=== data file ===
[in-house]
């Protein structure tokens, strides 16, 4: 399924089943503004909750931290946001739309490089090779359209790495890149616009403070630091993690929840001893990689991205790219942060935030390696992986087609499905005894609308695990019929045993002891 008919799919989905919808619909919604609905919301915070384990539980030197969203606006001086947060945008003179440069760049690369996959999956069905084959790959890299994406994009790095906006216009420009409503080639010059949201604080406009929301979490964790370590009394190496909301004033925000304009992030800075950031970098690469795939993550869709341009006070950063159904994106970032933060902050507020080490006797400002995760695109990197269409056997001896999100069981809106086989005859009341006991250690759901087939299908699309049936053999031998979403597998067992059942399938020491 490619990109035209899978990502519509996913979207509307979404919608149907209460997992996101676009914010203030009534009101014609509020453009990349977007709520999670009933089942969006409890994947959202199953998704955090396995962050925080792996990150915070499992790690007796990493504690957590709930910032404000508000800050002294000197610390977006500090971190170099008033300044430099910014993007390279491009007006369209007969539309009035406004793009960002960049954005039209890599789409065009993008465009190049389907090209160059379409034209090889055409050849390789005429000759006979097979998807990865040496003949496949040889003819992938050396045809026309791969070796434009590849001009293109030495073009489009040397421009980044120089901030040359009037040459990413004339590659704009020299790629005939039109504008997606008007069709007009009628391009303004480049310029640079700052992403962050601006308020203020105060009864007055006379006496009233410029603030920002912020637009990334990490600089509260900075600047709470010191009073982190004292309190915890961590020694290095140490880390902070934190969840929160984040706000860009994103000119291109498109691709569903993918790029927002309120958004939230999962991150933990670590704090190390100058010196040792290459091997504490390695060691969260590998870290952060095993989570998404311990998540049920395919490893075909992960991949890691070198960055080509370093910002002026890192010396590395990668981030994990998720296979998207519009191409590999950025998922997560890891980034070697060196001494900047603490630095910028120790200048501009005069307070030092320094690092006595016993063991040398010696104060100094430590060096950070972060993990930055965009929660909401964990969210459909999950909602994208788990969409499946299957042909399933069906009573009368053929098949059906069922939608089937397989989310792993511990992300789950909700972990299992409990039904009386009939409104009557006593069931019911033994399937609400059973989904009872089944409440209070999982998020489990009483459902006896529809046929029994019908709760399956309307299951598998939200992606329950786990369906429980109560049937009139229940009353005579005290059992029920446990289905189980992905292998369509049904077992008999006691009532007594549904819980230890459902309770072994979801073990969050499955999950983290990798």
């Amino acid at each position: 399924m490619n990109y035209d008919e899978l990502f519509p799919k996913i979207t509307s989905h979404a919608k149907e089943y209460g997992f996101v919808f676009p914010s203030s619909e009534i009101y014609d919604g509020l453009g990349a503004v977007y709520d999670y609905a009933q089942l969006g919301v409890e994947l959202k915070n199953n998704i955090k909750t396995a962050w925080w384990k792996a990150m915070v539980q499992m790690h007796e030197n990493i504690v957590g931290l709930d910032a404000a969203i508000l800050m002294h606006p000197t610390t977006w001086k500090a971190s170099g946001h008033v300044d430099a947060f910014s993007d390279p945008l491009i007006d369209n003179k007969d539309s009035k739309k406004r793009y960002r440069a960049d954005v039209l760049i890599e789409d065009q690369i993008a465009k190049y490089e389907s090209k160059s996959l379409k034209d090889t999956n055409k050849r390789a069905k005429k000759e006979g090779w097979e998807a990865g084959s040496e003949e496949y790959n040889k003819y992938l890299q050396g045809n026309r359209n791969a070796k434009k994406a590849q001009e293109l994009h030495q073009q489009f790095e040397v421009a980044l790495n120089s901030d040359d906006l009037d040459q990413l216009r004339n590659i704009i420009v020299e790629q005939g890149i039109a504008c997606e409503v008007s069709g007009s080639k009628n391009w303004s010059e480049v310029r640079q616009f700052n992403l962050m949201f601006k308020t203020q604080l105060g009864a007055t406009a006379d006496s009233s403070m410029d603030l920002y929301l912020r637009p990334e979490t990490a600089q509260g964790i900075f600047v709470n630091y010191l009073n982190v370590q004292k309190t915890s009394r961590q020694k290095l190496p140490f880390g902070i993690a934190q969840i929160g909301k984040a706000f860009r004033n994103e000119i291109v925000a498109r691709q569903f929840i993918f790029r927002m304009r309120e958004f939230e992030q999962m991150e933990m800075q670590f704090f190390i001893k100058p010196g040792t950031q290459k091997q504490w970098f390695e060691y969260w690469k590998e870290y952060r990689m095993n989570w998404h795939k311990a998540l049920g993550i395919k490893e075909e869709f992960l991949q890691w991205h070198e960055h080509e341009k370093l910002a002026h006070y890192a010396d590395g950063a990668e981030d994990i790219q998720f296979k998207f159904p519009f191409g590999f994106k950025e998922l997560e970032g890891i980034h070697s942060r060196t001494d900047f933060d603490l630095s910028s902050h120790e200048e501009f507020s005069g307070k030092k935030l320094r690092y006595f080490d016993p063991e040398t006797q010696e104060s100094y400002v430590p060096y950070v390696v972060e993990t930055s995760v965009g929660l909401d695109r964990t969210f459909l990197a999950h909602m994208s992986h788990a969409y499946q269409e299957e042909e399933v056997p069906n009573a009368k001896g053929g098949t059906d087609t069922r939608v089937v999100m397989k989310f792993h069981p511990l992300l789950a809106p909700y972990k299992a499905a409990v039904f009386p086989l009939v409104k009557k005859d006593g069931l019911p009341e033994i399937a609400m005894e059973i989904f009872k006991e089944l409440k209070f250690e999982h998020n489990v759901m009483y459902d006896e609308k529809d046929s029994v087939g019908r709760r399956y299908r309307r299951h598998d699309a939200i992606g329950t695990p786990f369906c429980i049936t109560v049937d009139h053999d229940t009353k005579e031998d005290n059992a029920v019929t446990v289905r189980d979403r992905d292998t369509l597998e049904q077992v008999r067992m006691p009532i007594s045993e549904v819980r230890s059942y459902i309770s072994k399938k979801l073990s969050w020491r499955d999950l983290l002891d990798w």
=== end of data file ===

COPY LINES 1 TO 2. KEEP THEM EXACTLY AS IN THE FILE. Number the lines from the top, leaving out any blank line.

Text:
[in-house]
């Protein structure tokens, strides 16, 4: 399924089943503004909750931290946001739309490089090779359209790495890149616009403070630091993690929840001893990689991205790219942060935030390696992986087609499905005894609308695990019929045993002891 008919799919989905919808619909919604609905919301915070384990539980030197969203606006001086947060945008003179440069760049690369996959999956069905084959790959890299994406994009790095906006216009420009409503080639010059949201604080406009929301979490964790370590009394190496909301004033925000304009992030800075950031970098690469795939993550869709341009006070950063159904994106970032933060902050507020080490006797400002995760695109990197269409056997001896999100069981809106086989005859009341006991250690759901087939299908699309049936053999031998979403597998067992059942399938020491 490619990109035209899978990502519509996913979207509307979404919608149907209460997992996101676009914010203030009534009101014609509020453009990349977007709520999670009933089942969006409890994947959202199953998704955090396995962050925080792996990150915070499992790690007796990493504690957590709930910032404000508000800050002294000197610390977006500090971190170099008033300044430099910014993007390279491009007006369209007969539309009035406004793009960002960049954005039209890599789409065009993008465009190049389907090209160059379409034209090889055409050849390789005429000759006979097979998807990865040496003949496949040889003819992938050396045809026309791969070796434009590849001009293109030495073009489009040397421009980044120089901030040359009037040459990413004339590659704009020299790629005939039109504008997606008007069709007009009628391009303004480049310029640079700052992403962050601006308020203020105060009864007055006379006496009233410029603030920002912020637009990334990490600089509260900075600047709470010191009073982190004292309190915890961590020694290095140490880390902070934190969840929160984040706000860009994103000119291109498109691709569903993918790029927002309120958004939230999962991150933990670590704090190390100058010196040792290459091997504490390695060691969260590998870290952060095993989570998404311990998540049920395919490893075909992960991949890691070198960055080509370093910002002026890192010396590395990668981030994990998720296979998207519009191409590999950025998922997560890891980034070697060196001494900047603490630095910028120790200048501009005069307070030092320094690092006595016993063991040398010696104060100094430590060096950070972060993990930055965009929660909401964990969210459909999950909602994208788990969409499946299957042909399933069906009573009368053929098949059906069922939608089937397989989310792993511990992300789950909700972990299992409990039904009386009939409104009557006593069931019911033994399937609400059973989904009872089944409440209070999982998020489990009483459902006896529809046929029994019908709760399956309307299951598998939200992606329950786990369906429980109560049937009139229940009353005579005290059992029920446990289905189980992905292998369509049904077992008999006691009532007594549904819980230890459902309770072994979801073990969050499955999950983290990798």